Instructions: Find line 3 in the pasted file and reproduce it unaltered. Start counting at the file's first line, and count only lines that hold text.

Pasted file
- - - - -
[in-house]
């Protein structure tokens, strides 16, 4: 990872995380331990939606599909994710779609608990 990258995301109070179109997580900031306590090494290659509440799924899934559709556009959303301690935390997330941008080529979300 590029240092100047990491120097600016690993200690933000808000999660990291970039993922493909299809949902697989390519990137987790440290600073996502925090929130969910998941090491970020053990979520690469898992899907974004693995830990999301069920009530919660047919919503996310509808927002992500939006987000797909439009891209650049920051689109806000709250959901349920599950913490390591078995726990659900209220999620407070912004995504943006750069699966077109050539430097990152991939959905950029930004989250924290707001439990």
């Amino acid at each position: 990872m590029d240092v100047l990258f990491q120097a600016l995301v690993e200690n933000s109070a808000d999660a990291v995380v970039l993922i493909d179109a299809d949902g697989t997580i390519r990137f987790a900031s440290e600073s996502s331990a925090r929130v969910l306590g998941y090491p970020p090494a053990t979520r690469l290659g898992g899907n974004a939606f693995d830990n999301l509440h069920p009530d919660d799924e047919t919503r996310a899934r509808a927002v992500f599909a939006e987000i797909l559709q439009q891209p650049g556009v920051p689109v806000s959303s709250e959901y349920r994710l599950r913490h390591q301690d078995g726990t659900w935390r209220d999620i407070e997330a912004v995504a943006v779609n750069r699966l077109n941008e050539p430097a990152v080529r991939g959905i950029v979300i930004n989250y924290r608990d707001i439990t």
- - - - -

């Amino acid at each position: 990872m590029d240092v100047l990258f990491q120097a600016l995301v690993e200690n933000s109070a808000d999660a990291v995380v970039l993922i493909d179109a299809d949902g697989t997580i390519r990137f987790a900031s440290e600073s996502s331990a925090r929130v969910l306590g998941y090491p970020p090494a053990t979520r690469l290659g898992g899907n974004a939606f693995d830990n999301l509440h069920p009530d919660d799924e047919t919503r996310a899934r509808a927002v992500f599909a939006e987000i797909l559709q439009q891209p650049g556009v920051p689109v806000s959303s709250e959901y349920r994710l599950r913490h390591q301690d078995g726990t659900w935390r209220d999620i407070e997330a912004v995504a943006v779609n750069r699966l077109n941008e050539p430097a990152v080529r991939g959905i950029v979300i930004n989250y924290r608990d707001i439990t």